Sunday, June 26, 2016

Who's that guy on the mike??

So there's Awesome Molly, who runs events in town...I volunteer a lot for her stuff, 'cause it's fun and she pays well.

For example, she gave me this little gift in lieu of my requested box lunch...

                                          


Anyhow....USA National Duathlon Championships were coming to town, and the organizers wanted a second person to help with the announcing chores. They asked the local tourism board, who promptly asked Molly...

who promptly volunteered me, saying I'm the right person for the job.

uh, thanks...except I've never done any race announcing.

Is this what it feels like to lie on a resume? Except it was her lie, not mine!

I was somewhat apprehensive, but they had me at "We'll give you a shirt, food, and $200."  Besides, I needed to push my limits a bit. And they told me I'd simply have to read the names of the finishers, and maybe some sponsor plugs. I can do that.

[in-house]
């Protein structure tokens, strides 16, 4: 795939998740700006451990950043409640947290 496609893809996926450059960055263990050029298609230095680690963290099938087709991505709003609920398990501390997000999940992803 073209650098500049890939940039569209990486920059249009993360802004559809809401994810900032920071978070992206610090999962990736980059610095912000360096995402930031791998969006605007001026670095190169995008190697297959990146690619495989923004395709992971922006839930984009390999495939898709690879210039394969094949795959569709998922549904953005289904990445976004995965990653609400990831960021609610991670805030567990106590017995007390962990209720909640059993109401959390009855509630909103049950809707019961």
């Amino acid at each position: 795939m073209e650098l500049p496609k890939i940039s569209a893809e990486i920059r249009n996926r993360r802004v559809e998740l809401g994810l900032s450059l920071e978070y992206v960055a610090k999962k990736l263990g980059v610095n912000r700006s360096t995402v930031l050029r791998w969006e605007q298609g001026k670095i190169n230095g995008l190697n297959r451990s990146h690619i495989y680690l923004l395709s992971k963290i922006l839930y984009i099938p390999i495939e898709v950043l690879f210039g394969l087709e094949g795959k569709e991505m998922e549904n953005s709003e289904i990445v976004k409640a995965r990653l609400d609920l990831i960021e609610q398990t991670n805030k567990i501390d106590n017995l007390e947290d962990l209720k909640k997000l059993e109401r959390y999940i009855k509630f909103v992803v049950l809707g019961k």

They didn't need me there until 0700 on Saturday, and the venue was less than a mile from my house, so I took my time getting ready. Of course, I heard the first public address announcements starting at 0530; no doubt my sleeping neighbors heard that as well!!

Typical Oregon forecast: 38F in the morning and climbing to 80F. One of the staffers at the announcer's booth was shivering while dressed for the warmer temps, so I gave her my fleece: i had 3-4 layers on and was already warmed up.

The road crew did a great job with setup:


Lots of expensive bikes in the transition zone:


The head announcer is a great guy named Tim, very well organized. He gives me the drill...and part of my job now includes working the sound board!


See that iPod on the right? Yes, it's an iPod Classic, probably 10 years old. Anyway, Tim has lots of race playlists ready to go. While he gave instructions to the racers on the starting line, I cued up the tunes, then let 'er rip two minutes before the gun.

My apprentice gear...